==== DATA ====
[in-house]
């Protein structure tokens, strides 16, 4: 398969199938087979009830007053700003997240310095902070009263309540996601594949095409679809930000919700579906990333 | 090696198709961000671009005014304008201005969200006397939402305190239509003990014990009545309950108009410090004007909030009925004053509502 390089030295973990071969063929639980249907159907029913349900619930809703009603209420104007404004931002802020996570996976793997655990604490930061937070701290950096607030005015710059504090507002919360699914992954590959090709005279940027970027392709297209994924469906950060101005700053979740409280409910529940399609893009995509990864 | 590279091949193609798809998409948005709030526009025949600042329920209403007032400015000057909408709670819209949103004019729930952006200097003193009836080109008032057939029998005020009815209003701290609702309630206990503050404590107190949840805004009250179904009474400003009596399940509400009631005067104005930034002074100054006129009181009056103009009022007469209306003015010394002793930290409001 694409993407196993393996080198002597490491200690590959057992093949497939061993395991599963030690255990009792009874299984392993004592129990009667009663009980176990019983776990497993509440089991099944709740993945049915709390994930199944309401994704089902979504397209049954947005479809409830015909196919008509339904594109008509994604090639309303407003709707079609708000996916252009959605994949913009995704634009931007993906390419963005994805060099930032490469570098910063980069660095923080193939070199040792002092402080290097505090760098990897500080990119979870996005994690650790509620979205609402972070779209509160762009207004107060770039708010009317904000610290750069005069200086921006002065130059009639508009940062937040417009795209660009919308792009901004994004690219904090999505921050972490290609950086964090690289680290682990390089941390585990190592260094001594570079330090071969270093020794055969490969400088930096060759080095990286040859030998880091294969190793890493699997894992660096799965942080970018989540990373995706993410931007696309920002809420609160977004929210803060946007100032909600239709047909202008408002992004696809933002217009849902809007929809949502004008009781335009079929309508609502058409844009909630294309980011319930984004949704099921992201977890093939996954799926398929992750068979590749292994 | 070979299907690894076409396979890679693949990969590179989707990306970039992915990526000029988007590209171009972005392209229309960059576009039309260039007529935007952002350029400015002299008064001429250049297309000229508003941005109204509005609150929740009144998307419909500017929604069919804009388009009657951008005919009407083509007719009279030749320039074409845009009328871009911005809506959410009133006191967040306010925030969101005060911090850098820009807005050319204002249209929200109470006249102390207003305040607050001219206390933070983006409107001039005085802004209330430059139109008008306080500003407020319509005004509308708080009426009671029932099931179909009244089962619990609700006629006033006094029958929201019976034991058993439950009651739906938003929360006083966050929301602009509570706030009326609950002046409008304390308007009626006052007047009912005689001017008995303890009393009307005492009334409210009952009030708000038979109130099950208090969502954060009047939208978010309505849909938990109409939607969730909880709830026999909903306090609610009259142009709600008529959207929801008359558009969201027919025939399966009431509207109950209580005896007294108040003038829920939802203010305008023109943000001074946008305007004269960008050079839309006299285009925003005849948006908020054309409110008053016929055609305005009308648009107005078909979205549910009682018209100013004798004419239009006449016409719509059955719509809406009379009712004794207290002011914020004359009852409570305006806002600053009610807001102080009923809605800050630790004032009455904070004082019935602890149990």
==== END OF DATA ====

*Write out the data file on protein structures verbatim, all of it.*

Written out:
[in-house]
């Protein structure tokens, strides 16, 4: 398969199938087979009830007053700003997240310095902070009263309540996601594949095409679809930000919700579906990333 | 090696198709961000671009005014304008201005969200006397939402305190239509003990014990009545309950108009410090004007909030009925004053509502 390089030295973990071969063929639980249907159907029913349900619930809703009603209420104007404004931002802020996570996976793997655990604490930061937070701290950096607030005015710059504090507002919360699914992954590959090709005279940027970027392709297209994924469906950060101005700053979740409280409910529940399609893009995509990864 | 590279091949193609798809998409948005709030526009025949600042329920209403007032400015000057909408709670819209949103004019729930952006200097003193009836080109008032057939029998005020009815209003701290609702309630206990503050404590107190949840805004009250179904009474400003009596399940509400009631005067104005930034002074100054006129009181009056103009009022007469209306003015010394002793930290409001 694409993407196993393996080198002597490491200690590959057992093949497939061993395991599963030690255990009792009874299984392993004592129990009667009663009980176990019983776990497993509440089991099944709740993945049915709390994930199944309401994704089902979504397209049954947005479809409830015909196919008509339904594109008509994604090639309303407003709707079609708000996916252009959605994949913009995704634009931007993906390419963005994805060099930032490469570098910063980069660095923080193939070199040792002092402080290097505090760098990897500080990119979870996005994690650790509620979205609402972070779209509160762009207004107060770039708010009317904000610290750069005069200086921006002065130059009639508009940062937040417009795209660009919308792009901004994004690219904090999505921050972490290609950086964090690289680290682990390089941390585990190592260094001594570079330090071969270093020794055969490969400088930096060759080095990286040859030998880091294969190793890493699997894992660096799965942080970018989540990373995706993410931007696309920002809420609160977004929210803060946007100032909600239709047909202008408002992004696809933002217009849902809007929809949502004008009781335009079929309508609502058409844009909630294309980011319930984004949704099921992201977890093939996954799926398929992750068979590749292994 | 070979299907690894076409396979890679693949990969590179989707990306970039992915990526000029988007590209171009972005392209229309960059576009039309260039007529935007952002350029400015002299008064001429250049297309000229508003941005109204509005609150929740009144998307419909500017929604069919804009388009009657951008005919009407083509007719009279030749320039074409845009009328871009911005809506959410009133006191967040306010925030969101005060911090850098820009807005050319204002249209929200109470006249102390207003305040607050001219206390933070983006409107001039005085802004209330430059139109008008306080500003407020319509005004509308708080009426009671029932099931179909009244089962619990609700006629006033006094029958929201019976034991058993439950009651739906938003929360006083966050929301602009509570706030009326609950002046409008304390308007009626006052007047009912005689001017008995303890009393009307005492009334409210009952009030708000038979109130099950208090969502954060009047939208978010309505849909938990109409939607969730909880709830026999909903306090609610009259142009709600008529959207929801008359558009969201027919025939399966009431509207109950209580005896007294108040003038829920939802203010305008023109943000001074946008305007004269960008050079839309006299285009925003005849948006908020054309409110008053016929055609305005009308648009107005078909979205549910009682018209100013004798004419239009006449016409719509059955719509809406009379009712004794207290002011914020004359009852409570305006806002600053009610807001102080009923809605800050630790004032009455904070004082019935602890149990």